How to manage the risks of lithium batteries

These days, lithium batteries can be found everywhere, from smartphones and laptops to electric scooters, bicycles and vehicles.

But while they’re a critical element of modern life – and integral to Australia’s emissions reduction strategy – they have an element of risk attached to them which shouldn’t be ignored.

What is a lithium battery?

Small rechargeable batteries with a high energy density, lithium or lithium-Ion batteries use different chemicals and have different internal processes than regular batteries.

They’re highly flammable and can cause fires that result in property damage and serious injury, including smoke inhalation, chemical exposure and burns, if they overheat or explode.

This tends to occur if batteries are not used, charged or disposed of correctly, or if they’re used while damaged.

The Australian Competition and Consumer Commission received 231 product safety reports related to lithium batteries between 2018 and 2023, and one Australian reportedly died in a lithium battery fire during that time.

“They’re highly flammable and can cause fires that result in property damage and serious injury”

Handling lithium batteries safely

If your small business uses equipment powered by lithium batteries, it’s essential you take steps to help reduce the small but very real risk they can pose to your premises and people.

That means knowing where to store lithium batteries – in a cool, dry place, away from flammable materials.

Chargers should be unplugged once charging is complete, and batteries given time to cool down before they’re put back into use.

Also do not overload the circuits when you are charging the batteries. Too many chargers using the one power point when the building’s electrical infrastructure is degraded may be dangerous.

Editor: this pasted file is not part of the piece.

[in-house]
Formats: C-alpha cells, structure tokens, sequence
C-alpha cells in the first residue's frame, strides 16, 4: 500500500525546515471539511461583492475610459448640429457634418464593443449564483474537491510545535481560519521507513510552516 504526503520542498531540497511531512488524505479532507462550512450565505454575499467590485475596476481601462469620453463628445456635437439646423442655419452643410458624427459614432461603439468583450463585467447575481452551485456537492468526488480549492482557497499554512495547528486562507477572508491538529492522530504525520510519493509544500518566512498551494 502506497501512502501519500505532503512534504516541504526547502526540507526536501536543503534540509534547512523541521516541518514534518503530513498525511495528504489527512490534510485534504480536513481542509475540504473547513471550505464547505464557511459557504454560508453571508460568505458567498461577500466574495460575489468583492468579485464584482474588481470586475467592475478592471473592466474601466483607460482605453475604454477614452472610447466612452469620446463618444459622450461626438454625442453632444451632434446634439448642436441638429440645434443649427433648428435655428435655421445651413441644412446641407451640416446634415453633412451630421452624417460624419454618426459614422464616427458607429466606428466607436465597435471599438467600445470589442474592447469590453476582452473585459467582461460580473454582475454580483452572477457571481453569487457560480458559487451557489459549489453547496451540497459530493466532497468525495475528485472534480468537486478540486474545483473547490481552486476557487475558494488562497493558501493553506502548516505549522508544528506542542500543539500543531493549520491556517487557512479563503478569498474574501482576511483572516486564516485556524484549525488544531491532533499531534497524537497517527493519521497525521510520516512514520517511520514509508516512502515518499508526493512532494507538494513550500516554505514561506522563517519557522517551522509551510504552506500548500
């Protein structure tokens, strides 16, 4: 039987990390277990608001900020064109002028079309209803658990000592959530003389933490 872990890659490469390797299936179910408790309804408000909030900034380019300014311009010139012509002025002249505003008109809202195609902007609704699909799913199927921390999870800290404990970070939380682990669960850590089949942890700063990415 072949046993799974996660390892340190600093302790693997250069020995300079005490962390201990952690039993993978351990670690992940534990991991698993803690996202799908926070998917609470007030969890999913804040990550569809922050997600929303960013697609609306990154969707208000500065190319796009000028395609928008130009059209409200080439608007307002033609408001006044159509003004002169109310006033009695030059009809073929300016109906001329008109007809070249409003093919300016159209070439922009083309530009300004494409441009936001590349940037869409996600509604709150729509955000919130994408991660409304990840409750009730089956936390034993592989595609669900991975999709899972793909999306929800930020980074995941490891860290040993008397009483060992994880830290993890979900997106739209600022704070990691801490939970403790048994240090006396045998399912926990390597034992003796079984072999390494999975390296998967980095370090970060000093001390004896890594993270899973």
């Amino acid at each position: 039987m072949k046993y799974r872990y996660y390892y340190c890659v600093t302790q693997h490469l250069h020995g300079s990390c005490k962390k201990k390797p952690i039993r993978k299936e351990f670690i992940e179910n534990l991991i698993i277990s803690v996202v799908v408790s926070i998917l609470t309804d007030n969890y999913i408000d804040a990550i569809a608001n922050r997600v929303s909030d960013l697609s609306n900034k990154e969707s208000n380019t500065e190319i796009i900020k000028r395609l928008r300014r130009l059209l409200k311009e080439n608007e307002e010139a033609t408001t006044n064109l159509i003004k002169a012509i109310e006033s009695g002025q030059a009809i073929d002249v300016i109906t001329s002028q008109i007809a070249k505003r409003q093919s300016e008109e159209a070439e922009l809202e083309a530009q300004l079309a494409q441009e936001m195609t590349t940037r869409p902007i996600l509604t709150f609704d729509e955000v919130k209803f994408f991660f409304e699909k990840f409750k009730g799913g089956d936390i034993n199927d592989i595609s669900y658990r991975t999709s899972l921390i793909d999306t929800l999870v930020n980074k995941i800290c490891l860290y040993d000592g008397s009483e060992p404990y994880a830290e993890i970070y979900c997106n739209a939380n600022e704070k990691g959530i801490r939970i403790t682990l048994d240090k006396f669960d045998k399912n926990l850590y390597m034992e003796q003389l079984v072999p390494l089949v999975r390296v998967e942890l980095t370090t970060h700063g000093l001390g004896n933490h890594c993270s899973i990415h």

How to dispose of lithium batteries

If they overheat or show signs of failure, such as swelling or leaking, lithium batteries and chargers need to be disposed of safely.

They’re more likely to catch fire when they’re exposed to heat or moisture, or if they are crushed, so for that reason should be kept out of the regular office bins.

You can take them to a hazardous waste collection point or a battery recycling service, such as those operated by Bunnings, Officeworks and other retail chains.

It’s recommended you tape over the terminals before placing your lithium batteries in the collection bin.

To date, insurers haven’t excluded lithium battery fires from their business insurance policies but some of the issues around liability have yet to be tested in Court, according to Steadfast Broker Technical Manager, Michael White.

“If, for example, an office building was to be damaged as a result of an electric car battery fire in the basement, the question of whether the repairs should be covered by the car owner’s policy or the building owner’s policy may arise,” White says.

“Meanwhile, if you’re a small business owner, it makes sense to minimise your risk, by keeping all your batteries and the chargers in good working order and ensuring your premises are equipped with fire extinguishers that are designed to combat lithium battery fires.”

Cover to safeguard your business

Having the right insurance in place can help to protect your small business from a range of accidents and incidents.

Your broker or adviser can help you stay on top of emerging risks, such as that posed by lithium batteries, and make smarter decisions about the types of cover best suited to your circumstances. For a discussion about your requirements, contact your insurance broker or adviser today.


Important notice – Steadfast Group Limited ABN 98 073 659 677

This general information does not take into account your specific objectives, financial situation or needs. It is also not financial advice, nor complete, so please discuss the full details with your insurance broker or adviser as to whether these types of insurance are appropriate for you. Deductibles, exclusions and limits apply. These insurances are issued by various insurers and can differ.


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